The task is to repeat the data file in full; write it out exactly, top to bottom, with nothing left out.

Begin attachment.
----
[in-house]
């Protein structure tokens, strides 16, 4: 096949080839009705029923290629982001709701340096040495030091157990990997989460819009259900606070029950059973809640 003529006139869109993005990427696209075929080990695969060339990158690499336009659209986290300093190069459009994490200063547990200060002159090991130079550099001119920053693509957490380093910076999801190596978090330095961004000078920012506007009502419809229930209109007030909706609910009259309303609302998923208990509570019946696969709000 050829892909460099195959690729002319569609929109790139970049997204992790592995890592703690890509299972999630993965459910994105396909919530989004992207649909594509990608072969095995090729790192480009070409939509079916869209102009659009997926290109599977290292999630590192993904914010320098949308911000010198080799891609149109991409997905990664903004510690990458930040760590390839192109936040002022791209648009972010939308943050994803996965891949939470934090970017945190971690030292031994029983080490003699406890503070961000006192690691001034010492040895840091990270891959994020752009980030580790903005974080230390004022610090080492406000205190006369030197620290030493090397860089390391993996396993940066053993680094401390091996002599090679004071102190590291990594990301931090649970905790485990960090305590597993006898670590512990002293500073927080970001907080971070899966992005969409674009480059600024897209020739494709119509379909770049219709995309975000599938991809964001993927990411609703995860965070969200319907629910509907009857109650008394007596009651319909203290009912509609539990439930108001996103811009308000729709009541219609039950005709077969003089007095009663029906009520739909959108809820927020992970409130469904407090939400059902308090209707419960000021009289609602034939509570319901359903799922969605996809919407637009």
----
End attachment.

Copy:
[in-house]
């Protein structure tokens, strides 16, 4: 096949080839009705029923290629982001709701340096040495030091157990990997989460819009259900606070029950059973809640 003529006139869109993005990427696209075929080990695969060339990158690499336009659209986290300093190069459009994490200063547990200060002159090991130079550099001119920053693509957490380093910076999801190596978090330095961004000078920012506007009502419809229930209109007030909706609910009259309303609302998923208990509570019946696969709000 050829892909460099195959690729002319569609929109790139970049997204992790592995890592703690890509299972999630993965459910994105396909919530989004992207649909594509990608072969095995090729790192480009070409939509079916869209102009659009997926290109599977290292999630590192993904914010320098949308911000010198080799891609149109991409997905990664903004510690990458930040760590390839192109936040002022791209648009972010939308943050994803996965891949939470934090970017945190971690030292031994029983080490003699406890503070961000006192690691001034010492040895840091990270891959994020752009980030580790903005974080230390004022610090080492406000205190006369030197620290030493090397860089390391993996396993940066053993680094401390091996002599090679004071102190590291990594990301931090649970905790485990960090305590597993006898670590512990002293500073927080970001907080971070899966992005969409674009480059600024897209020739494709119509379909770049219709995309975000599938991809964001993927990411609703995860965070969200319907629910509907009857109650008394007596009651319909203290009912509609539990439930108001996103811009308000729709009541219609039950005709077969003089007095009663029906009520739909959108809820927020992970409130469904407090939400059902308090209707419960000021009289609602034939509570319901359903799922969605996809919407637009």